horse at fence in field

Tetanus

What is tetanus?

Takeaways

  • Tetanus is a potentially fatal disease characterized by muscular spasms.
  • Bacterial spores can enter open wounds where they release a toxin that affects the nervous system.
  • The mortality rate for tetanus in horses is reported to be up to 80%.
  • The vaccine for tetanus is a core vaccine recommended by the American Association of Equine Practitioners.
  • Tetanus can be prevented through proper vaccination and management.

Tetanus is a potentially fatal disease characterized by muscular spasms caused by a neurotoxin produced by the bacterium Clostridium tetani. These organisms, and their spores, are found in the intestinal tract of horses and other species and are abundant in the soil, where they can survive for many years. The spores can enter open wounds, particularly puncture wounds, where they proliferate under the right conditions. When the spores die, they release the tetanospasmin neurotoxin that is responsible for clinical signs. The size of the wound does not correlate to risk of developing tetanus. Even superficial wounds have been associated with clinical cases.

What are the clinical signs of tetanus?

Clinical signs of tetanus usually include history of a wound (typically within the preceding month) and stiffness, lameness, or colic. These signs generally progress quickly to an abnormal gait, trembling, and muscle spasm. An inability to open the mouth, known as “lockjaw”, may occur. Horses can exhibit profuse sweating, saliva accumulation in the mouth, and may aspirate feed material. Excitement, including loud sounds or bright light, often exacerbates clinical signs. Horses may become very sensitive to touch. Stiffness in the leg muscles may result in a characteristic “sawhorse” stance. Affected horses can progress to severe muscle rigidity, making it difficult to rise, urinate, or defecate. Respiratory failure can occur.

How is tetanus diagnosed?

A diagnosis of tetanus is usually made based on clinical signs and recent wound history. In some cases, C. tetani may be cultured from the wound.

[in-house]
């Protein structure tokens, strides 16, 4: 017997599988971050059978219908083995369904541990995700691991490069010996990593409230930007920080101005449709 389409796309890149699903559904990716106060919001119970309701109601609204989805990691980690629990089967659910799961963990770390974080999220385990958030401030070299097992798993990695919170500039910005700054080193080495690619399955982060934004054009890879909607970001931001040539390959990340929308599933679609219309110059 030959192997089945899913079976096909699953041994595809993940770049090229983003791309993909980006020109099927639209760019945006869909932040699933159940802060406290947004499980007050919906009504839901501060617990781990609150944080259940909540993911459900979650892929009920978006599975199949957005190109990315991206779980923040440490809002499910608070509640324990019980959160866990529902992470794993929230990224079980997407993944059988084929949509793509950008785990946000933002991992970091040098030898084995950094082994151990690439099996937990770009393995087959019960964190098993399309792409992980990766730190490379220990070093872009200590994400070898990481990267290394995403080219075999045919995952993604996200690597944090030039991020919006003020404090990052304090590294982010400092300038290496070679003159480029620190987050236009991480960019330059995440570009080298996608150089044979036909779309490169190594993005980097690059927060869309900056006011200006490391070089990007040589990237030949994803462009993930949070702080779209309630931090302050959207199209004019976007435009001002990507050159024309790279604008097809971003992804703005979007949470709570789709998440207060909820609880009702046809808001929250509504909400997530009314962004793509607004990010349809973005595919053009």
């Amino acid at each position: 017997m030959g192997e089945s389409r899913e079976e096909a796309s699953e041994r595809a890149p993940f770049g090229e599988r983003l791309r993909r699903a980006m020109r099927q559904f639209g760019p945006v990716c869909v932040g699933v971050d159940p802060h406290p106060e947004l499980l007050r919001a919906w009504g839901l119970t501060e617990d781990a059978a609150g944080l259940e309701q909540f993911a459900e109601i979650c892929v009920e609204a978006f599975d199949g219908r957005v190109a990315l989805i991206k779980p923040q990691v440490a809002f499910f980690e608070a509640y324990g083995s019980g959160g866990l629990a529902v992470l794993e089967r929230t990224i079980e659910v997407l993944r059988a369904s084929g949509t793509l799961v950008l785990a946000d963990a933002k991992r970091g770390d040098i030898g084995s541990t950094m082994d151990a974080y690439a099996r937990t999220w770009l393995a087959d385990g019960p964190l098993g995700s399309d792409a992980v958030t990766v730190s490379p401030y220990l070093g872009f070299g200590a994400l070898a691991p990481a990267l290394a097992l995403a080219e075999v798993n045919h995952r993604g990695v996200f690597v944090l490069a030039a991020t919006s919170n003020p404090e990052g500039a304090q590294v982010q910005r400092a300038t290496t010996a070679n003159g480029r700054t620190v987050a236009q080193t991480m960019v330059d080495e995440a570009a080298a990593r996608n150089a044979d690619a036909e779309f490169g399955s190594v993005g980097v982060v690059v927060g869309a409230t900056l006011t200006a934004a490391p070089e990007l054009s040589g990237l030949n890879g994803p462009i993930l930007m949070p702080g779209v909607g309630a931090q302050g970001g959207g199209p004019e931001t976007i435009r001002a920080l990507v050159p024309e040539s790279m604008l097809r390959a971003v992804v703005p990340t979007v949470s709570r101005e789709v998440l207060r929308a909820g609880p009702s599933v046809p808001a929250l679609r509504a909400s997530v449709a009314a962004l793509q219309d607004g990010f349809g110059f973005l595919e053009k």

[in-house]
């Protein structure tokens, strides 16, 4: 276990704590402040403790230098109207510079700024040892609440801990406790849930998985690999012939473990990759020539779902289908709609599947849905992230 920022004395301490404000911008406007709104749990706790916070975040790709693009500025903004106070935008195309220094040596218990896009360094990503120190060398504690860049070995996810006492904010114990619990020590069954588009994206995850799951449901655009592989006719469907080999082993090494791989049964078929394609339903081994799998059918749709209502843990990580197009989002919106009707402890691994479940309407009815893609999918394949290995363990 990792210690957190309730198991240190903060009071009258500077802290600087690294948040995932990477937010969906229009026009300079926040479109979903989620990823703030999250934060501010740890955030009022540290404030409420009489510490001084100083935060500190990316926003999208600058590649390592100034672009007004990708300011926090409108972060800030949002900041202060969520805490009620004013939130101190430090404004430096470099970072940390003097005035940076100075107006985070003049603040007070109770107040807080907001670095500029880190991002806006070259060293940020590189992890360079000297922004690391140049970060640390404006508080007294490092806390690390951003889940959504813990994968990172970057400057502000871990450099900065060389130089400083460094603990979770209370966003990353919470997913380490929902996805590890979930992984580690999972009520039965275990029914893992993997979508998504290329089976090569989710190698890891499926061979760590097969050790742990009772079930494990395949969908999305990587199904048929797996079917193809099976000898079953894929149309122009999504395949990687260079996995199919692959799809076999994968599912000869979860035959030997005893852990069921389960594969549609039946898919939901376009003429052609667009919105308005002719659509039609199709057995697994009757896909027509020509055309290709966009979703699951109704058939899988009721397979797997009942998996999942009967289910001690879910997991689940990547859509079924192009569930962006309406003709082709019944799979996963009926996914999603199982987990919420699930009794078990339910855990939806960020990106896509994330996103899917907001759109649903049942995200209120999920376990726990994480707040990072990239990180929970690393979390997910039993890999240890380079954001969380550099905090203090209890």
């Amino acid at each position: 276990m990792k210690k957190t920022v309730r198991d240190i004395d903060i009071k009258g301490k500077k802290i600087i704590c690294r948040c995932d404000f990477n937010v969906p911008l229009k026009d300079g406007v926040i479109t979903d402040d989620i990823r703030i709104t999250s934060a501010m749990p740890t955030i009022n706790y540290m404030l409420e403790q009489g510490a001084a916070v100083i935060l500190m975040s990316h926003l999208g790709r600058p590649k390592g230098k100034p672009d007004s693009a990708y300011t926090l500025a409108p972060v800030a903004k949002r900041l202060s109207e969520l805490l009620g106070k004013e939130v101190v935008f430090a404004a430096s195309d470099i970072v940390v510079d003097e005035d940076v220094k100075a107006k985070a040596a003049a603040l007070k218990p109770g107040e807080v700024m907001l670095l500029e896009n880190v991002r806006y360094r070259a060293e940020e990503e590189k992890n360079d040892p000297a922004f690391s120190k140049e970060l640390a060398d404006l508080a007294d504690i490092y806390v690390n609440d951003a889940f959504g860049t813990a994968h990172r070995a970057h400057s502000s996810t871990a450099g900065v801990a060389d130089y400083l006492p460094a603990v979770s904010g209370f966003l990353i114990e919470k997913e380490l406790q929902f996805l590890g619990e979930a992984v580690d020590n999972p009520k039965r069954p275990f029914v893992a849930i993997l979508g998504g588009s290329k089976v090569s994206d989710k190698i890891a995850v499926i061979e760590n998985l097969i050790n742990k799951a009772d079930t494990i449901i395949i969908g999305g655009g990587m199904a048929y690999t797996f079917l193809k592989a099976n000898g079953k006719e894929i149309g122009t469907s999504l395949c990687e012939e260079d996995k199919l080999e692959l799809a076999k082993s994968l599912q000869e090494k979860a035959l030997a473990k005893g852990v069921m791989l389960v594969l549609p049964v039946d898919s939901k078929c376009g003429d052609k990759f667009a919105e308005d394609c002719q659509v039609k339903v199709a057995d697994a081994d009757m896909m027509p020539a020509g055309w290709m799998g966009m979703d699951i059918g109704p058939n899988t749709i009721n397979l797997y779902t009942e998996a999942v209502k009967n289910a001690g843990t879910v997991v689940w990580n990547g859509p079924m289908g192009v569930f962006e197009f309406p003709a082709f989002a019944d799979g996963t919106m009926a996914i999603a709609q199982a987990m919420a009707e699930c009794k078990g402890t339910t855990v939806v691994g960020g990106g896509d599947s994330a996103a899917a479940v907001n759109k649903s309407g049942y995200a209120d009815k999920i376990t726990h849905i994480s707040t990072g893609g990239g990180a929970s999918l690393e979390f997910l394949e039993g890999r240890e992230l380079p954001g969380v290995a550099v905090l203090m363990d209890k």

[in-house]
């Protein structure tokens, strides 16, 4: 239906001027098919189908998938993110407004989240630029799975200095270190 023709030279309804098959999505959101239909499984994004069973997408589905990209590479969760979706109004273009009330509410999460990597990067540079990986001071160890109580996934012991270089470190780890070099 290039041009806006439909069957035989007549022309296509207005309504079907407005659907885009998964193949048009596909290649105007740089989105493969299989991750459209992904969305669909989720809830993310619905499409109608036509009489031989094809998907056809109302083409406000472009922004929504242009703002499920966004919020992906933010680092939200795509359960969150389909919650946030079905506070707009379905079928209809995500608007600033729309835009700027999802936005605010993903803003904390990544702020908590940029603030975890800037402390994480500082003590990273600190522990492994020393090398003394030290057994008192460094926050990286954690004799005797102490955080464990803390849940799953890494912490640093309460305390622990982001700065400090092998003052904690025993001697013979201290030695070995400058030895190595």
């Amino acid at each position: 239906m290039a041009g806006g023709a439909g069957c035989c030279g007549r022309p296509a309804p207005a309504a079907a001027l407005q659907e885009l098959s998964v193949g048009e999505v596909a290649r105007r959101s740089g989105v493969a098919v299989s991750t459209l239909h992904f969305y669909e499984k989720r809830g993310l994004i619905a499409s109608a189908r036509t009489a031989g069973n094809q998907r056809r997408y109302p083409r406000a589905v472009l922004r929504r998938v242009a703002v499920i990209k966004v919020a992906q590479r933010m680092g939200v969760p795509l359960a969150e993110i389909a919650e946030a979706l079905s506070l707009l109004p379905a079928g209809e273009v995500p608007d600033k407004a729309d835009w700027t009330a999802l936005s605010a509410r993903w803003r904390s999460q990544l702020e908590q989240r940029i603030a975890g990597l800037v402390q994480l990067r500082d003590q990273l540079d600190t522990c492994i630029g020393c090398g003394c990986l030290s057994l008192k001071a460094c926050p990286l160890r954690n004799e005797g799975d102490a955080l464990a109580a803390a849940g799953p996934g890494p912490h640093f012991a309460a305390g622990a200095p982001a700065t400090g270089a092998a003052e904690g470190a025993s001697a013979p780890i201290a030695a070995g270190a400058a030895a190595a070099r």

How is tetanus treated?

Tetanus may be treated with antibiotics, usually penicillin, injection of tetanus antitoxin, and other medications. Horses are kept in dark, quiet stalls with deep bedding. Stalls with padded walls may be used to further minimize injury. Slinging may be required in severe cases.

What is the prognosis for tetanus?

The prognosis is grave for horses that are recumbent, especially if clinical signs progressed rapidly. Affected horses that are able to stand have a fair prognosis, with improvement occurring within 2-6 weeks. Full recovery is possible. The mortality rate for tetanus in horses is reported to be up to 80%.

How can tetanus be prevented?

Fortunately, tetanus is easily preventable. The tetanus toxoid is a core vaccine recommended by the American Association of Equine Practitioners (AAEP) for all horses, and boosters should be administered annually. Horses that sustain a wound more than six months after vaccination should be revaccinated immediately.

In addition to vaccination, proper first aid and wound care can help prevent tetanus. Keep stalls, paddocks, and other barn areas free of materials that could cause injury.

For more information

Tetanus vaccine guidelines, American Association of Equine Practitioners: https://aaep.org/guidelines/vaccination-guidelines/core-vaccination-guidelines/tetanus

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